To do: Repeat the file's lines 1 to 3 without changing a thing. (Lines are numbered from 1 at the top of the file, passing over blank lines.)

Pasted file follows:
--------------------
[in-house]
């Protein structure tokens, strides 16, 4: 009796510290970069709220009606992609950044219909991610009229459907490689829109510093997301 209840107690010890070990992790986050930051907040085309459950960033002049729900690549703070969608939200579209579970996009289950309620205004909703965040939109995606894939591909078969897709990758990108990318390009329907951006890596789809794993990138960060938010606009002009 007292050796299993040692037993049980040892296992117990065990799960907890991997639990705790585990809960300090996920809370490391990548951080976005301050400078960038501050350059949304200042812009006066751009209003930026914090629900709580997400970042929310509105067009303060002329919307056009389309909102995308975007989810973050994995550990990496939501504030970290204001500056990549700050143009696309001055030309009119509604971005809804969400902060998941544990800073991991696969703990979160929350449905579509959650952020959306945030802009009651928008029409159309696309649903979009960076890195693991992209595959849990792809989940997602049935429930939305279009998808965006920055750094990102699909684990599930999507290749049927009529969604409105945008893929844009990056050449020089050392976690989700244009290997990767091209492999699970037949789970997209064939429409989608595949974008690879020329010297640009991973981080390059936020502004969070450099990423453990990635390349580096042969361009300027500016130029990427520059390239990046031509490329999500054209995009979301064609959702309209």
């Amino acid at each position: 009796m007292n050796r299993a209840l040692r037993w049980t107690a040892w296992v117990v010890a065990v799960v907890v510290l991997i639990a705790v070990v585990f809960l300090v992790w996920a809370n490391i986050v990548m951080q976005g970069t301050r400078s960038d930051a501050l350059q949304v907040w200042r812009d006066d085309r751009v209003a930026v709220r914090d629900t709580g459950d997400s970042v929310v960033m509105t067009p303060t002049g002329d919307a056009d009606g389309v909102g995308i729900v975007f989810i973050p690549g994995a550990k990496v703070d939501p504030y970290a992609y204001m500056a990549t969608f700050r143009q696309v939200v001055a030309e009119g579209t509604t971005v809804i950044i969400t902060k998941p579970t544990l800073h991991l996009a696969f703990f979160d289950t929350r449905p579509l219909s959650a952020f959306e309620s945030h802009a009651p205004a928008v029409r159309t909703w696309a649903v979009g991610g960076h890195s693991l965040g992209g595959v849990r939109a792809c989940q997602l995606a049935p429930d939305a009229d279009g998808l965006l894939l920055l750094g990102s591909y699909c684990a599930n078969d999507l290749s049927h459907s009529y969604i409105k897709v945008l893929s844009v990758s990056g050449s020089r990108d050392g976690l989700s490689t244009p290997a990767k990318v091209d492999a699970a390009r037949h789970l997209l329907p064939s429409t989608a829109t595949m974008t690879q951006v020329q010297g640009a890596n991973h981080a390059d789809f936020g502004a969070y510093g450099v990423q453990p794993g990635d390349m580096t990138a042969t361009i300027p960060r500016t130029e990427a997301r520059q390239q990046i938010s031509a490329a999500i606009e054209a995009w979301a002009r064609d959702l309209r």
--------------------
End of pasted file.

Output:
[in-house]
């Protein structure tokens, strides 16, 4: 009796510290970069709220009606992609950044219909991610009229459907490689829109510093997301 209840107690010890070990992790986050930051907040085309459950960033002049729900690549703070969608939200579209579970996009289950309620205004909703965040939109995606894939591909078969897709990758990108990318390009329907951006890596789809794993990138960060938010606009002009 007292050796299993040692037993049980040892296992117990065990799960907890991997639990705790585990809960300090996920809370490391990548951080976005301050400078960038501050350059949304200042812009006066751009209003930026914090629900709580997400970042929310509105067009303060002329919307056009389309909102995308975007989810973050994995550990990496939501504030970290204001500056990549700050143009696309001055030309009119509604971005809804969400902060998941544990800073991991696969703990979160929350449905579509959650952020959306945030802009009651928008029409159309696309649903979009960076890195693991992209595959849990792809989940997602049935429930939305279009998808965006920055750094990102699909684990599930999507290749049927009529969604409105945008893929844009990056050449020089050392976690989700244009290997990767091209492999699970037949789970997209064939429409989608595949974008690879020329010297640009991973981080390059936020502004969070450099990423453990990635390349580096042969361009300027500016130029990427520059390239990046031509490329999500054209995009979301064609959702309209």
């Amino acid at each position: 009796m007292n050796r299993a209840l040692r037993w049980t107690a040892w296992v117990v010890a065990v799960v907890v510290l991997i639990a705790v070990v585990f809960l300090v992790w996920a809370n490391i986050v990548m951080q976005g970069t301050r400078s960038d930051a501050l350059q949304v907040w200042r812009d006066d085309r751009v209003a930026v709220r914090d629900t709580g459950d997400s970042v929310v960033m509105t067009p303060t002049g002329d919307a056009d009606g389309v909102g995308i729900v975007f989810i973050p690549g994995a550990k990496v703070d939501p504030y970290a992609y204001m500056a990549t969608f700050r143009q696309v939200v001055a030309e009119g579209t509604t971005v809804i950044i969400t902060k998941p579970t544990l800073h991991l996009a696969f703990f979160d289950t929350r449905p579509l219909s959650a952020f959306e309620s945030h802009a009651p205004a928008v029409r159309t909703w696309a649903v979009g991610g960076h890195s693991l965040g992209g595959v849990r939109a792809c989940q997602l995606a049935p429930d939305a009229d279009g998808l965006l894939l920055l750094g990102s591909y699909c684990a599930n078969d999507l290749s049927h459907s009529y969604i409105k897709v945008l893929s844009v990758s990056g050449s020089r990108d050392g976690l989700s490689t244009p290997a990767k990318v091209d492999a699970a390009r037949h789970l997209l329907p064939s429409t989608a829109t595949m974008t690879q951006v020329q010297g640009a890596n991973h981080a390059d789809f936020g502004a969070y510093g450099v990423q453990p794993g990635d390349m580096t990138a042969t361009i300027p960060r500016t130029e990427a997301r520059q390239q990046i938010s031509a490329a999500i606009e054209a995009w979301a002009r064609d959702l309209r």